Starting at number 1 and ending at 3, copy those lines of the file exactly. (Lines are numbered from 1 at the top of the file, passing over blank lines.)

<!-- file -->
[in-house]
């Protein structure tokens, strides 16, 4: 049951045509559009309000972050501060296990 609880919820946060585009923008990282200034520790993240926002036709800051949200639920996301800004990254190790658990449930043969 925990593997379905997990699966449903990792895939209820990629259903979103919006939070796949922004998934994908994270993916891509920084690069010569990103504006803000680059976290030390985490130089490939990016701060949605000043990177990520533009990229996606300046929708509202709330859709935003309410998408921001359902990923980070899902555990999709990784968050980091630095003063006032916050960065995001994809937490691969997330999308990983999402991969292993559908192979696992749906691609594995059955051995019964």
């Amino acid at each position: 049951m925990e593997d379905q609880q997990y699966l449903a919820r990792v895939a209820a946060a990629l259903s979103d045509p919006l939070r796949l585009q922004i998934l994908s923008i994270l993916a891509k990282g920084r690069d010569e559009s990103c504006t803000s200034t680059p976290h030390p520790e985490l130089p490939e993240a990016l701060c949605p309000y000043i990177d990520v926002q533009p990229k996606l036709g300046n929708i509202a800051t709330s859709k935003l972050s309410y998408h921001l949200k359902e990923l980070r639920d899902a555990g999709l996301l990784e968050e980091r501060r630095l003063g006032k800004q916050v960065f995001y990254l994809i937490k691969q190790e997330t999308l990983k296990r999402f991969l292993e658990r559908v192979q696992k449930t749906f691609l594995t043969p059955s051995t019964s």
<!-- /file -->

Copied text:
[in-house]
């Protein structure tokens, strides 16, 4: 049951045509559009309000972050501060296990 609880919820946060585009923008990282200034520790993240926002036709800051949200639920996301800004990254190790658990449930043969 925990593997379905997990699966449903990792895939209820990629259903979103919006939070796949922004998934994908994270993916891509920084690069010569990103504006803000680059976290030390985490130089490939990016701060949605000043990177990520533009990229996606300046929708509202709330859709935003309410998408921001359902990923980070899902555990999709990784968050980091630095003063006032916050960065995001994809937490691969997330999308990983999402991969292993559908192979696992749906691609594995059955051995019964």
């Amino acid at each position: 049951m925990e593997d379905q609880q997990y699966l449903a919820r990792v895939a209820a946060a990629l259903s979103d045509p919006l939070r796949l585009q922004i998934l994908s923008i994270l993916a891509k990282g920084r690069d010569e559009s990103c504006t803000s200034t680059p976290h030390p520790e985490l130089p490939e993240a990016l701060c949605p309000y000043i990177d990520v926002q533009p990229k996606l036709g300046n929708i509202a800051t709330s859709k935003l972050s309410y998408h921001l949200k359902e990923l980070r639920d899902a555990g999709l996301l990784e968050e980091r501060r630095l003063g006032k800004q916050v960065f995001y990254l994809i937490k691969q190790e997330t999308l990983k296990r999402f991969l292993e658990r559908v192979q696992k449930t749906f691609l594995t043969p059955s051995t019964s």